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Israeli Tanks Roll Into Nablus; Bethlehem Standoff Continues

BY Admin  April 3, 2002 at 5:11 PM EDT

As Israeli tanks rolled into Nablus, the largest Palestinian city in the West Bank, Palestinian militants and police roamed the streets, erecting barricades and planting homemade mines.

Witnesses reported that some 300 to 400 tanks had surrounded the city of more than 100,000 people.

Israeli forces also took control of the Palestinian towns of Jenin and Salfit and surrounded the Jenin refugee camp, an alleged militant stronghold. Hundreds of armed men tried to fight off advancing Israeli tanks and helicopter gunships. Three militiamen, a nurse and a 13-year-old boy were killed in the fighting, according to the Palestinians.

Israeli forces have swept into six major Palestinian towns in the West Bank since Friday in what is being called “Operation Protective Wall,? an attempt, Israel says, to isolate Palestinian leader Yasser Arafat and root out Palestinian militants after a wave of suicide attacks against Israeli civilians.

In Bethlehem, the bodies of four gunmen shot in a firefight Tuesday remain in the street near the Church of the Nativity, a site believed to have been the birthplace of Jesus Christ. Rescue workers have been unable to reach them because of constant gunfire.

Scores of Palestinian militiamen are believed to be holed up in the church, with priests, nuns and civilians also trapped inside.

The armed men forced their way into the shrine Tuesday, after hours of intense fighting with Israeli forces.

According to one Palestinian policeman, the militants are resting in pews and on the stone floor. He denied Israeli charges that shots were fired from the church.

The Israeli army said it would not use force to drive out the gunmen, but would not let them go free.

Raanan Gissin, an adviser to Israeli Prime Minister Ariel Sharon, said the gunmen “abuse churches … as a place from which they can conduct their attacks on our forces.”

The Palestinian governor of Bethlehem says Israel has ignored requests to deliver food and medicine to the 200 people believed trapped in the church.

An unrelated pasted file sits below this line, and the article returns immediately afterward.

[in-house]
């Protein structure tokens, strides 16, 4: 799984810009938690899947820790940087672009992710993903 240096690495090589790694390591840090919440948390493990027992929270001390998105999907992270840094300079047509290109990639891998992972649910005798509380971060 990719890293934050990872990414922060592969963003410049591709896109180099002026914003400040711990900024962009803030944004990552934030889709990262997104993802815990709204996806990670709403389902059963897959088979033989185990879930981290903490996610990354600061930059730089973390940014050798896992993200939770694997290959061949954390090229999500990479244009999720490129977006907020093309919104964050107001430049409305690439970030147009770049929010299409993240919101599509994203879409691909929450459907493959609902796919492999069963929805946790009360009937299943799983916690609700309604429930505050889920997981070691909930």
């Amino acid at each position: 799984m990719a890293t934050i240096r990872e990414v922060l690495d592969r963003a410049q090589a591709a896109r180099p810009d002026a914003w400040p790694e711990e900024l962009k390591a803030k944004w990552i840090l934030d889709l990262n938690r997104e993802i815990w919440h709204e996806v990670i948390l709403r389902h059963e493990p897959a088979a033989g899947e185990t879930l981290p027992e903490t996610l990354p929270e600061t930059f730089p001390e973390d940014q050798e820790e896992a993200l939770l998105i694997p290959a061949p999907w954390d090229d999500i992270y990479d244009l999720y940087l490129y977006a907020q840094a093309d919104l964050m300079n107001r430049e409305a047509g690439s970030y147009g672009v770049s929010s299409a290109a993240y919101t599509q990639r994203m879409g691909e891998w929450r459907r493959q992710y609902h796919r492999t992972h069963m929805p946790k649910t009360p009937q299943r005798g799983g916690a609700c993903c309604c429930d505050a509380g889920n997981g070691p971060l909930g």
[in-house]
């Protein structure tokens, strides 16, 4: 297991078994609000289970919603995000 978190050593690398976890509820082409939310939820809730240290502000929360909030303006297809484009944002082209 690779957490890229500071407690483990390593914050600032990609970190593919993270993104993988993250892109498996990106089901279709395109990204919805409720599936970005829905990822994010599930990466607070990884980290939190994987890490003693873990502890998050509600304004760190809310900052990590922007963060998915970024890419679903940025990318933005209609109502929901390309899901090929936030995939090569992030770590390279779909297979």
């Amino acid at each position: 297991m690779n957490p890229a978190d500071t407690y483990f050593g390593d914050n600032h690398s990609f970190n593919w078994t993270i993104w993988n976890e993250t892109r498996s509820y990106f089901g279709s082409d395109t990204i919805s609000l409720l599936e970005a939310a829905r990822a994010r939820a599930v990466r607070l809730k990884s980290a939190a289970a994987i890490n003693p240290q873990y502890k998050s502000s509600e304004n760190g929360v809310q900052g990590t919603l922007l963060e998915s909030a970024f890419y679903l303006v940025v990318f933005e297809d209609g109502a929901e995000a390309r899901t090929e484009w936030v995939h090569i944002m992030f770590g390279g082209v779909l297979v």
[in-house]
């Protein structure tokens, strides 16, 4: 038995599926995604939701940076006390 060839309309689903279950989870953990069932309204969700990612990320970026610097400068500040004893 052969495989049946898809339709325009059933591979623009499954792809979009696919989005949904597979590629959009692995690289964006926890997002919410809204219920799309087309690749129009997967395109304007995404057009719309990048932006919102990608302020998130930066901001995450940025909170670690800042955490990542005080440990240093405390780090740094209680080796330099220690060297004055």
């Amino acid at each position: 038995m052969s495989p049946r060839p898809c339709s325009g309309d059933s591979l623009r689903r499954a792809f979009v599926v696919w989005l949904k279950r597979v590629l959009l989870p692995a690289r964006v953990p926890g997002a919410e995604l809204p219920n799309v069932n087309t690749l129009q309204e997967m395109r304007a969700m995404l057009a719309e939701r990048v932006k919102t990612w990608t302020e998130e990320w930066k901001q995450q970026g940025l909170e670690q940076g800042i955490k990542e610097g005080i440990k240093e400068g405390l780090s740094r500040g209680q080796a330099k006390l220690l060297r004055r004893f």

Meanwhile, the U.S. removed around 20 foreigners, including Americans and Britons, from Bethlehem in an armored convoy.

In Ramallah, where Palestinian leader Arafat remains confined to a few offices in his compound, Israeli forces have rounded up more than 800 suspected militants. Palestinian leaders have denounced the mass arrests as collective punishment, but Israel says such methods are the only way to find wanted men.

Also Wednesday, Israeli fighter jets fired on suspected Hezbollah guerrilla hideouts in southern Lebanon. Israeli officials said the strike was in response to attacks on Israeli army outposts in the disputed border area.

Hezbollah said in a statement that its fighters were engaged in “fierce confrontations” with six Israeli positions in the Chebaa Farms area, “scoring definite hits among enemy ranks.” The Israeli army reported that one Israeli was seriously wounded in the attacks.

The renewed fighting in Lebanon threatens to widen Arab-Israeli clashes outside the Palestinian territories.

Israeli Prime Minister Sharon has warned Hezbollah and Syria, which Israel says controls the guerrillas, that the current focus on Palestinian militants in the territories does not make other countries ?immune” from Israeli retaliation.